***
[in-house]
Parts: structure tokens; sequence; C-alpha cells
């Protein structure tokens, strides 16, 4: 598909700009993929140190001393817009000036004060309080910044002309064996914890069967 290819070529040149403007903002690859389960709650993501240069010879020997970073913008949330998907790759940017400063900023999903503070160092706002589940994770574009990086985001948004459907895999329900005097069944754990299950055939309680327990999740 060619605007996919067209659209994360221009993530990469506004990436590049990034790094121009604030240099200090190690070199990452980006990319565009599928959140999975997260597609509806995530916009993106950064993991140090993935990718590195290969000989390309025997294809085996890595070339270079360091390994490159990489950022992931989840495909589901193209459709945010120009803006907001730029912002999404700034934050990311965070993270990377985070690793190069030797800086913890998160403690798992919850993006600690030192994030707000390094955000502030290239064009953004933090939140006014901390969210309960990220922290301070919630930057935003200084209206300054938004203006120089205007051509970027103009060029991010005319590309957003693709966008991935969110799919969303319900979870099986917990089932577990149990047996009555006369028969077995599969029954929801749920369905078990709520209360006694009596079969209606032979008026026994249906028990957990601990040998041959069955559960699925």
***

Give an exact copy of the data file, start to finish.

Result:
[in-house]
Parts: structure tokens; sequence; C-alpha cells
């Protein structure tokens, strides 16, 4: 598909700009993929140190001393817009000036004060309080910044002309064996914890069967 290819070529040149403007903002690859389960709650993501240069010879020997970073913008949330998907790759940017400063900023999903503070160092706002589940994770574009990086985001948004459907895999329900005097069944754990299950055939309680327990999740 060619605007996919067209659209994360221009993530990469506004990436590049990034790094121009604030240099200090190690070199990452980006990319565009599928959140999975997260597609509806995530916009993106950064993991140090993935990718590195290969000989390309025997294809085996890595070339270079360091390994490159990489950022992931989840495909589901193209459709945010120009803006907001730029912002999404700034934050990311965070993270990377985070690793190069030797800086913890998160403690798992919850993006600690030192994030707000390094955000502030290239064009953004933090939140006014901390969210309960990220922290301070919630930057935003200084209206300054938004203006120089205007051509970027103009060029991010005319590309957003693709966008991935969110799919969303319900979870099986917990089932577990149990047996009555006369028969077995599969029954929801749920369905078990709520209360006694009596079969209606032979008026026994249906028990957990601990040998041959069955559960699925």